momaroving

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Have you ever wondered what type of preparations go into creating a Gallery Conversation? Or have you thought about what works and ideas you would discuss if you were to lead a tour of an art Museum?

Last month, as part of our Roving Gallery Conversation series, museum educators Larissa Bailiff and Paula Stuttman invited visitors to think about these very questions in the Painting and Sculpture galleries. In conversational exchanges with visitors, the educators explained that they were working on putting together a tour that focused on Minimal and Conceptual works and asked for advice on what types of questions or themes they should include. One topic that came up repeatedly was the question of what role the artist played in the creation of the work; both the educators and the visitors agreed that this subject was an important one to cover while dicussing these types of works, since both movements deliberately questioned the notion that the artist’s “hand” must be present in an artwork.

This Roving Conversation offered a specfic way to look at the works in the galleries. What do you think; how might this way of considering artworks as a part of a thematic conversation change the way you experience the art and the museum on a whole?

On your next visit to MoMA, look out for our museum educators in the galleries; through conversations with them and your fellow visitors, your encounters with artworks can take on entirely new dimensions!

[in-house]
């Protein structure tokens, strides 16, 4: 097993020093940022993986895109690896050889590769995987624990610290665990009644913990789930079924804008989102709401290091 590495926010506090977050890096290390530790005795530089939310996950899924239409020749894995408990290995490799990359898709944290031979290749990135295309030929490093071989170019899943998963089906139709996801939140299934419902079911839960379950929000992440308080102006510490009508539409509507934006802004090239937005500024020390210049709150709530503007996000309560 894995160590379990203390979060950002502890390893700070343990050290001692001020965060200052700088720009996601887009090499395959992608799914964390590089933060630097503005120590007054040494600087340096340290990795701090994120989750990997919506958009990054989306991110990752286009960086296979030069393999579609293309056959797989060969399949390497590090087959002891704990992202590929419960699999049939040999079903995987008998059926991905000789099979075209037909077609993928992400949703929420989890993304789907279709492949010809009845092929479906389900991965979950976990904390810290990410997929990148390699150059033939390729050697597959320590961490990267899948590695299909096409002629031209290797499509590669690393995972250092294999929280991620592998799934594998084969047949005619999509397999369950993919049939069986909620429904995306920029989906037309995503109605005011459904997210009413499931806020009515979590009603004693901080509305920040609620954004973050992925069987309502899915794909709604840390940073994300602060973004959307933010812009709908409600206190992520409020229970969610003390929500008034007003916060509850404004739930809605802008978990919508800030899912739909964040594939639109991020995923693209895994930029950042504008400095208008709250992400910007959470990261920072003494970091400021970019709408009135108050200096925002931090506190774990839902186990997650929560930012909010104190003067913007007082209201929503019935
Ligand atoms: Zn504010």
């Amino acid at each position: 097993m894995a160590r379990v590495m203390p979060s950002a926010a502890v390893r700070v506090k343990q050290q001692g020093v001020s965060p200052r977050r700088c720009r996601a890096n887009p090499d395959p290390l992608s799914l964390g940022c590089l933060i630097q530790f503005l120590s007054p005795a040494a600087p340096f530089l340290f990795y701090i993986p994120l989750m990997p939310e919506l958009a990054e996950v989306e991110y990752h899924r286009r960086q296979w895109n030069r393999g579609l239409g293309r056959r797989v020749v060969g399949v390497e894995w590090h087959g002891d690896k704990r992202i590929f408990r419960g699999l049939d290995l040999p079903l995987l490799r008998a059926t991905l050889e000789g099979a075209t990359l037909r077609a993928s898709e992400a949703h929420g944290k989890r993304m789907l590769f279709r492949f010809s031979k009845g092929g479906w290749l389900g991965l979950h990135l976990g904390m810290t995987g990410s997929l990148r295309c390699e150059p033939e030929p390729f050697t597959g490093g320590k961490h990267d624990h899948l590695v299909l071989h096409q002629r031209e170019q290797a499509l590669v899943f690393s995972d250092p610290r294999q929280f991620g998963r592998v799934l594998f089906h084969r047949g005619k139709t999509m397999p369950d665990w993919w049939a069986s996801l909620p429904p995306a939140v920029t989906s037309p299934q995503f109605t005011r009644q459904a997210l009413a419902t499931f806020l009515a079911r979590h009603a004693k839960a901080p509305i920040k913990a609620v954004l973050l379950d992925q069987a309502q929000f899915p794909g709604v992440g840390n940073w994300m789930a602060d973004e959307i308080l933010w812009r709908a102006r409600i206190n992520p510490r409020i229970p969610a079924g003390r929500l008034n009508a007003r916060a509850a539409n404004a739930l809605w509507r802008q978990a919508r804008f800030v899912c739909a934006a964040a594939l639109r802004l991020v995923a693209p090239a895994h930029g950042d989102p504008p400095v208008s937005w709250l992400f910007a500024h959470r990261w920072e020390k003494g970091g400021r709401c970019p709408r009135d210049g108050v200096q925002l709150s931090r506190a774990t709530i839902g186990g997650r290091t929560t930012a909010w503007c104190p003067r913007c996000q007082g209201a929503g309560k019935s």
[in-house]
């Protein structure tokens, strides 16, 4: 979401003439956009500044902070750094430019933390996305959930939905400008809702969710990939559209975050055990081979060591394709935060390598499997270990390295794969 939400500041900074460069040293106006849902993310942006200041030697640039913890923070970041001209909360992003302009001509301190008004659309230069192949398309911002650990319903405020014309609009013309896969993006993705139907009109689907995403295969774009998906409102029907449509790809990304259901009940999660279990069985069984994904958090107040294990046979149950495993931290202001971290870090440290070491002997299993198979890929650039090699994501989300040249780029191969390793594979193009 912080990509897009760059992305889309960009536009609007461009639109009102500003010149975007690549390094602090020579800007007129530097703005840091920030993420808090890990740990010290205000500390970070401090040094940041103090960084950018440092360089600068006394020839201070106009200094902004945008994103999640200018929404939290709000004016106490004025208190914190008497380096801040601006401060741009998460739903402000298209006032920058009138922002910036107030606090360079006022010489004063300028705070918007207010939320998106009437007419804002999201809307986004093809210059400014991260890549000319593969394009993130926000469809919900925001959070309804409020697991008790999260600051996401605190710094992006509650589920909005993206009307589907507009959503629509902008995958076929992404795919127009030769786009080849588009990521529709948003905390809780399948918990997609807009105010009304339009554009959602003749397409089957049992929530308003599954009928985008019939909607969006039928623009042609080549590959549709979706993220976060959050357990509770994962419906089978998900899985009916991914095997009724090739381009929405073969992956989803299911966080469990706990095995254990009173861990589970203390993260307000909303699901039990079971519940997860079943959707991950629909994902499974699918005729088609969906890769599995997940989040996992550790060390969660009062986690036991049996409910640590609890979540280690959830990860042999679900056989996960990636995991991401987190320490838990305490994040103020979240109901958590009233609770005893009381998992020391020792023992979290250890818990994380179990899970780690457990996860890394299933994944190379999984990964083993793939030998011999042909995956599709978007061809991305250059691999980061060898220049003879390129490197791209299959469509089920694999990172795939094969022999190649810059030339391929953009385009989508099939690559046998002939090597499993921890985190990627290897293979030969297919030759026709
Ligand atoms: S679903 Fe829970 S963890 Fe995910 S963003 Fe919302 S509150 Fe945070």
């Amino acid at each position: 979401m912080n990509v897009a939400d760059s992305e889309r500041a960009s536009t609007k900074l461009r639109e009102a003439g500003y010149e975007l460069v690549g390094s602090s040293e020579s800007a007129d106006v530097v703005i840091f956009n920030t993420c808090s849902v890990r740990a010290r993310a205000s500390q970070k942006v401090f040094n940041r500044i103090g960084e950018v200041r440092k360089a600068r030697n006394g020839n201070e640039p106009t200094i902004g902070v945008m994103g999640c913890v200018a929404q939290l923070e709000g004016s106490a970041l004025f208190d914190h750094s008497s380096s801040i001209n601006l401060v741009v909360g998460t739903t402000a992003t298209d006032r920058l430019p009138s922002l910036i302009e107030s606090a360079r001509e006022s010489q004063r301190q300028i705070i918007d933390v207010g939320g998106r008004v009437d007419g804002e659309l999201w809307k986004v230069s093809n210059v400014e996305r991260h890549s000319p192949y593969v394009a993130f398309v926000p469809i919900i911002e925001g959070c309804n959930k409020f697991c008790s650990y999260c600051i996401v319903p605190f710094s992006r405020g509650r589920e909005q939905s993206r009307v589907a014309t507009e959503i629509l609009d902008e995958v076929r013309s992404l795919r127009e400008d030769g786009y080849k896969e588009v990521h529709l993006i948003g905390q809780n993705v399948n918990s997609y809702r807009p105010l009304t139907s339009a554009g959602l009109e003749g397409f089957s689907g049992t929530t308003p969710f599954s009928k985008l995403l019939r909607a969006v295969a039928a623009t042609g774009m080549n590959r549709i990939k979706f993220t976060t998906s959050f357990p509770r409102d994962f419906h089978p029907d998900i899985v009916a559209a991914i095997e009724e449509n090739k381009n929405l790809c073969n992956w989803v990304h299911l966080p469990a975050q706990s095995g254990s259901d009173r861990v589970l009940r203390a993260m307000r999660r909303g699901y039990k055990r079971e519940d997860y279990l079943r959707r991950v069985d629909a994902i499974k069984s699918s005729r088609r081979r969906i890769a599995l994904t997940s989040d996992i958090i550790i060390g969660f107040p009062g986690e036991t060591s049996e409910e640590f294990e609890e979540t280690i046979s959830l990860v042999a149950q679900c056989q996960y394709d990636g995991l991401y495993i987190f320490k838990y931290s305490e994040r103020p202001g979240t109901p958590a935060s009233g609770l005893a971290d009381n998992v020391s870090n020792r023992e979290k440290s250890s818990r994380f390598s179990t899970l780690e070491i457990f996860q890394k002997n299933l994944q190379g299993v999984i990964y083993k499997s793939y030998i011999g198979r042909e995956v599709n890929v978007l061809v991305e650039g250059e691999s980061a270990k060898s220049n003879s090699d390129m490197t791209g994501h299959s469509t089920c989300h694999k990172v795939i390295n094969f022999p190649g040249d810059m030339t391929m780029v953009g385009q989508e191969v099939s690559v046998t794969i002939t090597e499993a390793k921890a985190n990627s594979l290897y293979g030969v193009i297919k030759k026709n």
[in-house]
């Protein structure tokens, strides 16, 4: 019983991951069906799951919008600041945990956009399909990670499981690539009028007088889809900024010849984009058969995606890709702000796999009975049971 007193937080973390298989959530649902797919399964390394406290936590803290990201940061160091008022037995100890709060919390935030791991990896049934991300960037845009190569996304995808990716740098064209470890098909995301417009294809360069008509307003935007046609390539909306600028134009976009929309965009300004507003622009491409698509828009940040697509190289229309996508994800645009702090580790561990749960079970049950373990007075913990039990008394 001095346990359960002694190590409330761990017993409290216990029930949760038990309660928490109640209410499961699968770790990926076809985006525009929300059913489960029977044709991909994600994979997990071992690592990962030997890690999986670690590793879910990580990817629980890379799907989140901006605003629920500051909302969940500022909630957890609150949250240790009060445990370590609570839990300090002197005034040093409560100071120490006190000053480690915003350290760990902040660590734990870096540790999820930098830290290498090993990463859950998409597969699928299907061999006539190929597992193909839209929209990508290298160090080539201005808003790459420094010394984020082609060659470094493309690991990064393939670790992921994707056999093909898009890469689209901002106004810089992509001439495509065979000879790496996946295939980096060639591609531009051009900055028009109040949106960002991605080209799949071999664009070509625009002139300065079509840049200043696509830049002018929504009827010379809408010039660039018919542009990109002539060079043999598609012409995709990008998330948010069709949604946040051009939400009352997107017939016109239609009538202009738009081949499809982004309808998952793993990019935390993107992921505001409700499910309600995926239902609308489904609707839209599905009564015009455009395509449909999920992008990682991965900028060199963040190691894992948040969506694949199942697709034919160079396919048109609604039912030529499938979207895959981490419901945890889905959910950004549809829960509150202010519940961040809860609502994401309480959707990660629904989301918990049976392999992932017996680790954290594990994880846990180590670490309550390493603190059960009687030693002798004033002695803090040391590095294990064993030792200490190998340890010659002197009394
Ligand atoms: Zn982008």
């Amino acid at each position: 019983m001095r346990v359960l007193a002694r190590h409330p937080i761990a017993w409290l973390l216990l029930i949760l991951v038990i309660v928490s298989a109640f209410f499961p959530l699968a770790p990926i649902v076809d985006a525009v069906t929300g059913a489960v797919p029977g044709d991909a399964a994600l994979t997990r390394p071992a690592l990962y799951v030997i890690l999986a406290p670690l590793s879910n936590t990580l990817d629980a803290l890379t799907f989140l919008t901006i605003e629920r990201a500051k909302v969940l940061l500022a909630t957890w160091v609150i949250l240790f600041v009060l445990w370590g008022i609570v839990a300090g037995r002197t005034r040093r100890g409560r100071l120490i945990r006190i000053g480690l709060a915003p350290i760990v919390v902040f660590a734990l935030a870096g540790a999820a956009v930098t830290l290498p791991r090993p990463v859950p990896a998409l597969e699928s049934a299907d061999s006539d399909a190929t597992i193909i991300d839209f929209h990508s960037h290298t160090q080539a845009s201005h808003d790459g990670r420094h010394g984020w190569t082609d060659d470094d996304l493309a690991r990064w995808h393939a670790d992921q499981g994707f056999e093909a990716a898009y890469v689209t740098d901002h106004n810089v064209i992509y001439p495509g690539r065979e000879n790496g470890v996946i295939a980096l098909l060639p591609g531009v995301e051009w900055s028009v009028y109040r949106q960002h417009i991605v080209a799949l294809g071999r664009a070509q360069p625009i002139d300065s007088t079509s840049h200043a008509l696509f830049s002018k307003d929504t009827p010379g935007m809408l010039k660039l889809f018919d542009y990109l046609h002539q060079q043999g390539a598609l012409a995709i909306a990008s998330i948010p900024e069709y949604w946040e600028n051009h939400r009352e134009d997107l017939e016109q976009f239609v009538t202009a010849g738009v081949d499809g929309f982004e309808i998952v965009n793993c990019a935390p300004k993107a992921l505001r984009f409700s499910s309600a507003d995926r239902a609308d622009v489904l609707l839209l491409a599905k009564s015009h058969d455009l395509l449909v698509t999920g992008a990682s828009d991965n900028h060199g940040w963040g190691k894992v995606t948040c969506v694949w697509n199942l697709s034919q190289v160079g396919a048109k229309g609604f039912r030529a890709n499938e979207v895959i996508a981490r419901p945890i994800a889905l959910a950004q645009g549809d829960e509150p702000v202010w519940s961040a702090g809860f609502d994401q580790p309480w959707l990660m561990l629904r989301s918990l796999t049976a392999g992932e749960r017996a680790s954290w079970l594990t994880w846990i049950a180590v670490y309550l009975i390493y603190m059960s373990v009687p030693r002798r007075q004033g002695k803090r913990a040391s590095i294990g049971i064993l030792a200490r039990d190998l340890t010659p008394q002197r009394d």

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You might have read on our Tumblr about  Roving Gallery Conversations – these have become a weekly program that you can read about here.

As an evaluator, I have been observing these interventions since they began as a pilot program, learning many things in the process.  One of the aspects I’m most interested in, however, is what makes an experience memorable.  Rather than speaking with visitors immediately following the art intervention, I send out an online survey a little later to find out what people thought of the interaction. This lag in time between their participation in a roving and when they complete the surveys also helps us to figure out if the experience was memorable or not. The fact that most visitors can remember details about their experience, including where they were in the museum, suggests that these experiences do indeed stick in visitors’ minds; in fact, 96% of visitors who completed a survey said they considered the experience to be memorable one.

“It was unique and fun. The fact that I wasn’t expecting anything like that to happen made it more memorable”

“I still think about the time I spent listening to and speaking with the Roving gallery guide. I have visited a few museums in my 60 years. Docent talks are always lecture style. This was different and interesting”

“Absolutely! Now I can retell my experience of my visit to the museum to my family and friends and not just ‘I visited MoMA and saw paintings/sculptures, etc.”

Descriptive categories  that emerge from visitors’ explanations about their experiences with Roving Gallery Guides include: surprising, unexpected encounters, personal experiences that enhance understanding, interactive and hands-on, encounters that open up eyes and minds to see new things and consider different perspectives, socially engaged, learning experiences, chances to connect with MoMA, opportunities to talk with someone and unique occurrences. Perhaps these are the ingredients for a memorable experience?

Thinking about the experiences visitors are having with Roving Gallery Guides makes me think about my own memorable museum visits. Have you ever had a museum visit that you consider to be memorable? If you have, what made it memorable?